Wednesday, February 2, 2011
Title: Recipe For Disaster
Author: Maureen Fergus
Publisher: Kids Can Press
Genre: Young Adult
Rating:: 5 Crowns
Synopsis from Amazon.com:
Ninth-grader Francie Freewater is most at home in the kitchen: dashing from the counter to the stove, perfecting her recipes, and performing a cooking show for Nana's parrot, Rory. When she's not hanging out with her friend Holly, she's watching celebrity chef Lorenzo Larue's show with Nana and entering his cooking contests, as well as keeping busy making a fool out of herself in an attempt to impress her crush and chemistry partner, Tate. The status quo is shaken, however, when a new girl at school squeezes into Holly and Francie's friendship and wreaks havoc on Francie's boyfriend ambitions. She has started playing the clarinet in order to be in Holly's class, and a music competition paves the way for the teen to travel for free to the same town as Lorenzo Larue's traveling show. One part Alice McKinley, two parts Georgia Nicolson, Francie is a delight. Her own special brand of humor touches every aspect of the tale, from her inner monologue during Lorenzo's shirtless cooking to the way she responds to Harold Horvath's advances and how she lights her beautiful hair on fire with a Bunsen burner.
I picked this book up while standing in line at our library while waiting to check out. The cover caught my eye, and I was looking for a young adult book to read. My first thought was that it was going to be a fairly cliched book, given the description given on the book jacket. I planned on reading it anyway because even cliched stories can be great. Imagine my surprise when the story turned out to be nothing of a cliche at all, and fresh in a completely familiar way.
The main character, Francie, narrated the story with humor and the right amount of self-awareness for a ninth grader. The entire story felt right for the age range of the characters as well. What I mean by that is simply that the author did not try to make her characters mature before they were ready. Francie's interest in boys, for example, was mostly innocent with just the right touch of curiousity about the opposite sex. The friendship triangle that develops when a new girl arrives at school felt very real too.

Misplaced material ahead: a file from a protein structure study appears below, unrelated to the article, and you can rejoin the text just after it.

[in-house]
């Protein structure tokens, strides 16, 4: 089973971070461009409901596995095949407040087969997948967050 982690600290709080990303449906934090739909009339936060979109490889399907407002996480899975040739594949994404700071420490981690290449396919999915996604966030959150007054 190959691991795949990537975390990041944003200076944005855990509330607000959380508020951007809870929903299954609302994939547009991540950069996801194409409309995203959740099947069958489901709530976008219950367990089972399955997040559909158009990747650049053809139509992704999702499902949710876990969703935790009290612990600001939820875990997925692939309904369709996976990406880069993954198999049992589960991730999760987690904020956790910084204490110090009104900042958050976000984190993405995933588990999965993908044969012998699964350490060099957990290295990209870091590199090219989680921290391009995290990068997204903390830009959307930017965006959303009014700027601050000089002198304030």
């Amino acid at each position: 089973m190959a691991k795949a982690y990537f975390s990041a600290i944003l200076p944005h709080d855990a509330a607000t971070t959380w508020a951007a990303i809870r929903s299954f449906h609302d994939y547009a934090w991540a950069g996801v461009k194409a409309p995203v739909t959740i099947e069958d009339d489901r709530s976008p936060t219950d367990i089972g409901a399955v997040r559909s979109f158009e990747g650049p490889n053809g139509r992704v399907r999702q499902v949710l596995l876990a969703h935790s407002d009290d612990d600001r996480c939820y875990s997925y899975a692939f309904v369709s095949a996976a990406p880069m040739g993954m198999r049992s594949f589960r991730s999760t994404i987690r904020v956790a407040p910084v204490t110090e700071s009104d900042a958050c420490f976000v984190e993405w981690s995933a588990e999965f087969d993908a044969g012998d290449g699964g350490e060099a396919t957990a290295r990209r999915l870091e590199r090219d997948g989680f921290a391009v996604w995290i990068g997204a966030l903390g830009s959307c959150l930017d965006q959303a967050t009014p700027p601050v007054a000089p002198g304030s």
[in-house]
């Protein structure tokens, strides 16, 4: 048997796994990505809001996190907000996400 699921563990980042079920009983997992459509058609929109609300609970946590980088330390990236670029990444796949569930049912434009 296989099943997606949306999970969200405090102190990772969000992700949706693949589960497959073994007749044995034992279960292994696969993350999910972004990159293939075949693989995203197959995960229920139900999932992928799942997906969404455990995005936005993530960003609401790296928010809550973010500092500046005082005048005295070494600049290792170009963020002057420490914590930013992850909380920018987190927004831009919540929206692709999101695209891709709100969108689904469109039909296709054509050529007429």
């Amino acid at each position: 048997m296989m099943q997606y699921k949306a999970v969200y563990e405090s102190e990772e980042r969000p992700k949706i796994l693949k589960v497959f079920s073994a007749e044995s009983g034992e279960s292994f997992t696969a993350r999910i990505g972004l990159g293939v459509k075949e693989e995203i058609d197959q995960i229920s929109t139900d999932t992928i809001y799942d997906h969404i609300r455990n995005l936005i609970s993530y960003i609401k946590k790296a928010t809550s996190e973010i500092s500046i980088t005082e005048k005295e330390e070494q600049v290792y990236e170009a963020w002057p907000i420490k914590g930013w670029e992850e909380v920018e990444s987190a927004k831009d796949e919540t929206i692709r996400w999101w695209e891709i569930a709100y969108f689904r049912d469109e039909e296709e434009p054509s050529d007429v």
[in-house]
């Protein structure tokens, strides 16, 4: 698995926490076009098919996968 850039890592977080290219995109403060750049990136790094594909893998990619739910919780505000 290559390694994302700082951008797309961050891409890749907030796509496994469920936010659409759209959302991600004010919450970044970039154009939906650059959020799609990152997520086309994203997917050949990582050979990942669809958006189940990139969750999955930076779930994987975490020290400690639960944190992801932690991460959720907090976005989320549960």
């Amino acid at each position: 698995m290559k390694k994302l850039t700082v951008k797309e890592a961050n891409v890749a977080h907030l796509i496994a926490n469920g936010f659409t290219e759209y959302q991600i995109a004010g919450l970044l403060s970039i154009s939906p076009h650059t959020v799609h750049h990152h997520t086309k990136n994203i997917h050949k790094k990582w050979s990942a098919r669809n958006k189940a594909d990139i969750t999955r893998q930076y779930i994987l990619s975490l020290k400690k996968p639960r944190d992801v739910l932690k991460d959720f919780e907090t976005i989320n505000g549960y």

Unlike so many young adult stories that I have read, Francie has a nice relationship with her parents and her grandmother. The relationships aren't perfect or sugar coated, but she mostly appreciates and respects her parents. I especially loved the relationship Francie has with her grandmother. The two of them share an affinity for a certain celebrity chef who cooks with his shirt off. I also like how Francie even has a relationship with her grandmother's bird, whom she hates.
Francie's baking is more than just a hobby for her in this story, it is her passion. She uses it as a part time job, selling her creations in her parents' cafe. And yet she has a hard time admitting her passion to anyone but her best friend. The new girl makes fun of Francie, and when Francie isn't chosen to be part of the celebrity chef's traveling show she actually begins to question whether or not she wants to keep baking. In the end, she discovers that not only is she good enough to keep baking, but she doesn't need anyone's approval but her own to know she is good enough.
I highly recommend this book to anyone who is looking for a good, sweet read. It brings back memories of what it means to be a young teenager trying to figure out who you are.
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Royal Reviewer Angela Renee at 9:53 AM